I used to flick through 99 TV channels, marveling that I couldn't find anything I wanted to watch. In disbelief I'd go for another spin. No, I don't love Raymond, I'm not buying any imitation jewelry, I'm frightened by Japanese-speaking chefs competing with sharp knives, and I've long stopped believing that Peter Boyle is anyone's goofy uncle or that anyone has Stiller and Meara for parents.
One square mile of rainforest contains 80% of the world's insect species. So it's not like I'm not learning anything. But still I cancelled everything but the basic channels, which still include two Spanish ones where every show features this giant guy who looks like a mix of Antonio Banderas and Fabio, wearing shirts sized for Doogie Howser. I still have nothing to watch but it now takes me only twenty channels to figure that out.
Yesterday one show advertised another show, on channel 998. I was musing on the wisdom of one channel letting another channel run an ad—it's a testament that they secretly don't think their advertising works. Then "998" hit me. When did that happen? How long does it take to flick thorough all those? Do you need a special glove? Has anyone found anything to watch yet?
A reporter interpreted for me what I myself just heard a politician say. Then Hillary defined the crucial difference between "renounce" and "reject," thankfully sparing me the embarrassment of using the wrong word, her husband having already clarified for me what "is" is. Obama confessed that he did indeed communicate with our feared enemy, the Canadians, even though yesterday he said he didn't, explaining that yesterday he didn't know he did. John McCain is repeatedly making sure we're clear on his NAFTA stance, though we don't really know what NAFTA is, and Mike Huckabee has stopped campaigning on how much weight he lost, because, um, well—don't worry, Mike, the campaign will be over for you soon.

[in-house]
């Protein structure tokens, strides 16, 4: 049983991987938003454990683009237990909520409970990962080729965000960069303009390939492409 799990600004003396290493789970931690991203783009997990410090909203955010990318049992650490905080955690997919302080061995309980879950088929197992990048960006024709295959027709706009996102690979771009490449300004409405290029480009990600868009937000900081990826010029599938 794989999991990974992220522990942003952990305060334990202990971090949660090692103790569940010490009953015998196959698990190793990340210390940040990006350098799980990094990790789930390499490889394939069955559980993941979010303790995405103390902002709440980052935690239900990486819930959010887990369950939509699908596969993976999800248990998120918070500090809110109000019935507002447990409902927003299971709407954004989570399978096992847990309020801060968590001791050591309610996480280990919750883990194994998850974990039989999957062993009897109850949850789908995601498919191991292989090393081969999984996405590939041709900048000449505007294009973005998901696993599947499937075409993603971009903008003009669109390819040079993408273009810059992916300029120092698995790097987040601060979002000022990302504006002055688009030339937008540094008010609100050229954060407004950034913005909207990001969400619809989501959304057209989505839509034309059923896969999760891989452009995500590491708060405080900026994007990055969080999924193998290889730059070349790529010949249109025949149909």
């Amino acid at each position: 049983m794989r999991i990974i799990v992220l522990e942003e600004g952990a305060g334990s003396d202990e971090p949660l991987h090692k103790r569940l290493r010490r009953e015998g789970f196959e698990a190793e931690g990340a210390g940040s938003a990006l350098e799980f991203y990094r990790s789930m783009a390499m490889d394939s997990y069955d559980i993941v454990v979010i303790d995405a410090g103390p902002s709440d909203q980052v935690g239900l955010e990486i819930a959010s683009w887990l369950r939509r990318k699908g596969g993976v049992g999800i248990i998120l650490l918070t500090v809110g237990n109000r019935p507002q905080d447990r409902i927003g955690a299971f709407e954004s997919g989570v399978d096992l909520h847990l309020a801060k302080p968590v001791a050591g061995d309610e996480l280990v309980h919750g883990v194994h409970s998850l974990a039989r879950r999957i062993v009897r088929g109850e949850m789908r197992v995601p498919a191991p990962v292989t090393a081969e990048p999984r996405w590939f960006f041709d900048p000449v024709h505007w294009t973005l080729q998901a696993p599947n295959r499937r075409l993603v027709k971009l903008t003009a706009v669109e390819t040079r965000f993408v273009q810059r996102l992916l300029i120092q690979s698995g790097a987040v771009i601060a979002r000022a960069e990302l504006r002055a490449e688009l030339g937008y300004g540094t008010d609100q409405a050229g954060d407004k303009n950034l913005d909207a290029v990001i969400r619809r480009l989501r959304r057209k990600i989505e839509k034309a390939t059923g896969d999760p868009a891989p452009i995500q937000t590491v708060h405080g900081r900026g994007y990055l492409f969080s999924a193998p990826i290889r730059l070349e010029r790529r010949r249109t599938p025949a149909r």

I've decided to vote for Julie Loyd. She's travelled the country bringing her message to music venues like Mick's. She's stopping by the open mic tonight, so you'll get to see her for free. A little musical caucus, with great martinis. And I promise, the more you vote by going out, the more choices you'll get. I can't promise 998, but still.
In 1987 I didn't have a TV or cell phone or computer. Yet in many ways I felt more connected, because I actually went outside and did things. It's my night off tonight so I'll venture forth—right after I get the latest on those important primary races (half the channels) and check in on the Mexican soap operas (the other half) to see how many buttons have popped. ¡Que rico!